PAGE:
Sea Squirt (Clubbed Tunicate)
Sea Squirt (Clubbed Tunicate)
This pest is present in Whangarei Harbour, Maharangi Harbour, Whangaparoa, Waitemata Harbour, Waiheke Island, Half Moon Bay, Tauranga Harbour (historically- hasn’t been detected since 2011), Tarakohe, Porirua Harbour, Nelson Harbour, Picton, Lyttelton Harbour, Otago Harbour.
- Styela clava is a club shaped sea squirt (marine animal).
- Individuals appear as a tough, leathery skinned cylindrical form, tapering to a stalk with a holdfast that anchors them to surfaces.
- The sea squirt is usually brown in colour, and underwater often appears fuzzy with secondary growth coating it.
- Styela clava individuals can grow up to 16cm long.
- Underwater two short siphons or openings are visible at the top of the organism.
This sea squirt prefers to settle on hard surfaces, particularly man-made structures. It is most commonly observed on jetty and wharf pilings, on aquaculture structures and equipment, on ropes and lines, and on the hulls of infested vessels.
They may also be found attached to rocks, seaweed and on shellfish.
Styela clava can be mistaken for a native New Zealand species, Pyura pachydermatina, as they both have a stalk.
Pyura Pachydermatina - a
New Zealand native
However, the stalk of Pyura pachydermatina is much longer – 2/3 to 3/4 the overall length of the organism. It is also white/purple in colour.
The Styela clava sea squirt poses potential threats to New Zealand’s aquaculture industry and biodiversity.
Deloitte, in conjunction with New Zealand Institute of Economic Research, estimated the cost of Styela from 2006 and 2011 is between $.01 million and $9.4 million in negative impacts. Most of the expected economic damage between 2011 and 2020 will be felt in Auckland and Waikato. By delaying the entry of Styela to Marlborough, a high-value region for aquaculture, the impacts are estimated to reduce by between $1.6 million and $53.5 million.
Report: Styela clava: Economic Impact Assessment. August 2011. Deloitte Download Report (200 KB) (199 KB) (26 pages)
Styela clava is now known to be widely spread throughout the Hauraki Gulf. It has also been confirmed to be widespread but in low densities in Lyttelton Harbour (Port of Lyttelton and Magazine Bay Marina), and in the Tutukaka and Marsden Cove marinas in Northland.
There have also been detections of this organism on individual vessels in Picton, Nelson, and Opua.
Styela clava, as with other fouling organisms, can be spread on the hull of vessels. It is able to settle and grow on existing hull fouling material and thus be transported to new locations.
To prevent the spread of Styela clava, it is important vessel owners ensure their hulls are regularly cleaned and anti-fouled.
Locations of confirmed Clubbed tunicate finds:
Styela clava Position Statement
Styela clava was first reported in New Zealand in Auckland in September 2005, and was subsequently found to be present throughout the Hauraki Gulf and the port of Lyttleton. Since 2005 Styela has been detected in Waikawa Marina (Picton - single specimen removed), Wellington Harbour (small known infestation on boats removed), Port of Nelson (known infestation removed), Marsden Cove Marina (Whangarei Harbour – unsuccessful control attempt, now established), Opua Marina (established),Tutukaka Marina (known infestation removed) and (in February 2009) Otago Harbour.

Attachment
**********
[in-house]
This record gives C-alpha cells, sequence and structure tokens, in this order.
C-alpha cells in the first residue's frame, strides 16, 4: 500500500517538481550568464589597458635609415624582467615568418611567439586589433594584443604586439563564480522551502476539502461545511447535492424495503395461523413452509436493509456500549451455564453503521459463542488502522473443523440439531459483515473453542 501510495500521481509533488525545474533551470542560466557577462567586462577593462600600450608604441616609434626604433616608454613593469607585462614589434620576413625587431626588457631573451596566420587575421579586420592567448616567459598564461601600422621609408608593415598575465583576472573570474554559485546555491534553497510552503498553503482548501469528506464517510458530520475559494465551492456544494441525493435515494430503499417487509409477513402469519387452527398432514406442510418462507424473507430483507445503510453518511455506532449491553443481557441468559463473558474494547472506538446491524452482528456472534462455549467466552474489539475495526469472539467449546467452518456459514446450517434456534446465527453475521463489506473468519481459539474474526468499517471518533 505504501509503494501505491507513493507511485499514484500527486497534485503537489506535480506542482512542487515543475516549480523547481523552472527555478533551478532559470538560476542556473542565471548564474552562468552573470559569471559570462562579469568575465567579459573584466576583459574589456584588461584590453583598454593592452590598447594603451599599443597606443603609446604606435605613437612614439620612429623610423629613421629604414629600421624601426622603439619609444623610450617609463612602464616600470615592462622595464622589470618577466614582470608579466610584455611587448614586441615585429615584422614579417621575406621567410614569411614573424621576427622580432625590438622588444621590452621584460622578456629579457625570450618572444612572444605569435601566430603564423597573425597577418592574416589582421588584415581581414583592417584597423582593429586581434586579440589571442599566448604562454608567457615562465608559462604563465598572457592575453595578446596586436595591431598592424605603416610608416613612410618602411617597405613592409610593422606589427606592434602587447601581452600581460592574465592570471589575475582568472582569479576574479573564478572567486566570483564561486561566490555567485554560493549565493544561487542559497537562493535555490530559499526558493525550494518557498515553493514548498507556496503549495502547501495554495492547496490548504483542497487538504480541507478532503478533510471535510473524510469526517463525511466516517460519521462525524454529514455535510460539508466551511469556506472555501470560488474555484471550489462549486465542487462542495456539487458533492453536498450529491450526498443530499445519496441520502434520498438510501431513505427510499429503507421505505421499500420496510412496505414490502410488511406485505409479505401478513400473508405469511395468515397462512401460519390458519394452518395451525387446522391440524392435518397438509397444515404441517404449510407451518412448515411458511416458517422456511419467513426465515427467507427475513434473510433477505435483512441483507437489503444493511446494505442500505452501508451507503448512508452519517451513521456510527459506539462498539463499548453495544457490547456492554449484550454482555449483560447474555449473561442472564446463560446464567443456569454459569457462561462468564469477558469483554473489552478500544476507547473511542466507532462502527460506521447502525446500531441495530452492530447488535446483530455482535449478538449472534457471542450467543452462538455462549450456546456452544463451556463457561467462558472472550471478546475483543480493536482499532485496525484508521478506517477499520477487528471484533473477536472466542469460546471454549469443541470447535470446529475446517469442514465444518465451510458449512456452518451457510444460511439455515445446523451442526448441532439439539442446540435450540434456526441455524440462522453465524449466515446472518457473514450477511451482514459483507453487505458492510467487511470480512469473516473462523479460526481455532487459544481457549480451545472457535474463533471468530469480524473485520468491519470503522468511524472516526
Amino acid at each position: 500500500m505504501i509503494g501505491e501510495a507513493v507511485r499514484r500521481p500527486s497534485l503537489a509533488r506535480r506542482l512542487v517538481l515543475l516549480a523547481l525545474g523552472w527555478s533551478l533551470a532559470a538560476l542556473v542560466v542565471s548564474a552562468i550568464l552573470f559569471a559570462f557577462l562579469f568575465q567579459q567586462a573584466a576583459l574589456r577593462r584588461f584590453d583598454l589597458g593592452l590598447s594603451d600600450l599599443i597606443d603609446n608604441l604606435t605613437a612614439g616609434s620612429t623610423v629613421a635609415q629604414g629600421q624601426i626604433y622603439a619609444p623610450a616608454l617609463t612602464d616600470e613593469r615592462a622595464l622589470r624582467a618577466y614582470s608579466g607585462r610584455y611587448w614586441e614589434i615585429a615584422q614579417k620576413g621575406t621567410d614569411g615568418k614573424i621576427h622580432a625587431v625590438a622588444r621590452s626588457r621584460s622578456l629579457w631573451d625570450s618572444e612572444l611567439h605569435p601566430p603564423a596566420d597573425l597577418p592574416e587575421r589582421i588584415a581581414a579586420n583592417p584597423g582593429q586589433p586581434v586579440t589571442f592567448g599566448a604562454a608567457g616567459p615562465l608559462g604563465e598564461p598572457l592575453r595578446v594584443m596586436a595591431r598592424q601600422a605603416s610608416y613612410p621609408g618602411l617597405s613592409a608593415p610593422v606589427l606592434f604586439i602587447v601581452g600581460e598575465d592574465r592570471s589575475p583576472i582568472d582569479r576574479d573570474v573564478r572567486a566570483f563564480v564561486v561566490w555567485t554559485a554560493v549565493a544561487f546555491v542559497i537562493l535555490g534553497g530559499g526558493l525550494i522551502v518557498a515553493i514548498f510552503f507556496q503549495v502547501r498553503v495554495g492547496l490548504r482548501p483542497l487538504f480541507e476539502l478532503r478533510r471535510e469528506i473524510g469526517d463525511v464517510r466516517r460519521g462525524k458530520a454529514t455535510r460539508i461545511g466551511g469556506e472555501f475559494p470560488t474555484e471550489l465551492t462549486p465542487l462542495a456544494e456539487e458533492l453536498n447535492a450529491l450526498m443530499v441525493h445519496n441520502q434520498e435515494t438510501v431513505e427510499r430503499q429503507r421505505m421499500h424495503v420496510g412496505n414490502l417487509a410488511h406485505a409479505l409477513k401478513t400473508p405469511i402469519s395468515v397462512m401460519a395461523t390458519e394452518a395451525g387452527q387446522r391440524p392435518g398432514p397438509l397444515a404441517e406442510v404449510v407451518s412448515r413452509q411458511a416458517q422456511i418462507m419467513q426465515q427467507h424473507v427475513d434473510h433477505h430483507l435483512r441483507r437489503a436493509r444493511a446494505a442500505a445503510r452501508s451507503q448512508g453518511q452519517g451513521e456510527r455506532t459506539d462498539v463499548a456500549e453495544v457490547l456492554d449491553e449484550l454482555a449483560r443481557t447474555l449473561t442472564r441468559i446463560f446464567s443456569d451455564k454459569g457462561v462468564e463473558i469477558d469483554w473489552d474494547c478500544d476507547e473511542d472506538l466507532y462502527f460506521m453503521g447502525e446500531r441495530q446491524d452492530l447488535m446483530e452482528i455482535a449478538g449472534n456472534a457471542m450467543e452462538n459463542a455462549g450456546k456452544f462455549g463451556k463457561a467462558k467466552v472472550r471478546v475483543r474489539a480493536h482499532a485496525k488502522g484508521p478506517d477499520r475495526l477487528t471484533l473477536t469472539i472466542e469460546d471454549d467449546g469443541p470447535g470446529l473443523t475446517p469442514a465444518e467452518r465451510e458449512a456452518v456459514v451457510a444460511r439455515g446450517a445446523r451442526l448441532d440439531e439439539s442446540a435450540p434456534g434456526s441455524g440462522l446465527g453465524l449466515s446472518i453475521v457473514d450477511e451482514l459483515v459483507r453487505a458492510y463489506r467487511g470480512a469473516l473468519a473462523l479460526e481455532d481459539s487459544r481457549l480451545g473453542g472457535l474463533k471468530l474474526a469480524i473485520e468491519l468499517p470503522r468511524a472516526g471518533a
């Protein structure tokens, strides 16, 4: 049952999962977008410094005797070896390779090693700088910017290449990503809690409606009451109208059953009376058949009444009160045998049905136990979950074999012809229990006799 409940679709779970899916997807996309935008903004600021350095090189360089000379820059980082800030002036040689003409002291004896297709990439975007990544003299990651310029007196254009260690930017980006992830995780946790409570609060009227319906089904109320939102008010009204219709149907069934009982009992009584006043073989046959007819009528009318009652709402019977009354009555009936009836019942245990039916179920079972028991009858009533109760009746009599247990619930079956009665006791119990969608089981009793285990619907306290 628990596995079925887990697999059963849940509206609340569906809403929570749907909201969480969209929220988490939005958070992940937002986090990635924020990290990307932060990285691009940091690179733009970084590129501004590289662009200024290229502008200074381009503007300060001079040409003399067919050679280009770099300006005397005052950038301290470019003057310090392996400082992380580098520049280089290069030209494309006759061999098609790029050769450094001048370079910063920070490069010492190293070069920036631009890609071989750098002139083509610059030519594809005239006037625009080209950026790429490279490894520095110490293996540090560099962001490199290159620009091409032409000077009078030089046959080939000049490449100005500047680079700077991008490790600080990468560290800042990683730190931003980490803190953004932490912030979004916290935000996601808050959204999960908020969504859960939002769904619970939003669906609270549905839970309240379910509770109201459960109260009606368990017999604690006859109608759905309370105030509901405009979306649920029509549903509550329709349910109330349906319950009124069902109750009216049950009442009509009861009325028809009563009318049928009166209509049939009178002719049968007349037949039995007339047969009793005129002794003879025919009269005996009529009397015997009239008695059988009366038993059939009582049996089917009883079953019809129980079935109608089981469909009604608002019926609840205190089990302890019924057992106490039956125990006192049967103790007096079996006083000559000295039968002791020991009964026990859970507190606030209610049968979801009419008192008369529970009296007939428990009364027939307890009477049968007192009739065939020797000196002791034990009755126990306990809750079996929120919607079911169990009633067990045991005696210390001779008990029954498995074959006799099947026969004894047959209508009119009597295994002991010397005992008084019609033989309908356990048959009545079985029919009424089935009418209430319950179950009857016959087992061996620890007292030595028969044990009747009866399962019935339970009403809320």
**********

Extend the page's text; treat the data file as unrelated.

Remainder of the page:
MAFBNZ led an initial response to the incursion into New Zealand. However, in December 2005 a technical advisory group of marine experts from New Zealand, Australia and North America determined that eradication was not technically feasible. The group recommended measures to slow Steyla's spread to allow time for further research and for stakeholders to establish their capability to engage in any long-term management of this species.
In 2008 the decision was made by MAFBNZ to cease Styela-specific work and focus on moving towards pathway management measures to target vessels or equipment that might spread pests. The decision was made in light of research findings that further demonstrated the complexity of controlling Styela due to its ecology, distribution and available response methods.
The decision also reflected that Styela is just one risk organism that marine stakeholders are concerned about. Of as much, if not more, concern are the potential risk organisms that may be present or arrive, about which we know little or nothing.
The Styela Advisory Group was disbanded in March 2008 and the Top of the North Marine Biosecurity Partnership was set up to focus on operational activities based on pathway management. This allowed the partnership to address the spread of a range of known and unknown non-indigenous species in our waters, rather than focus energy on a single species.
A number of additional partnerships and programmes focus on managing international and domestic marine pathways.
Public education campaigns targeting boaties and other marine users and encouraging them to keep their vessels and equipment clean and anti-fouled have been carried out.
Page last updated: 12 November 2015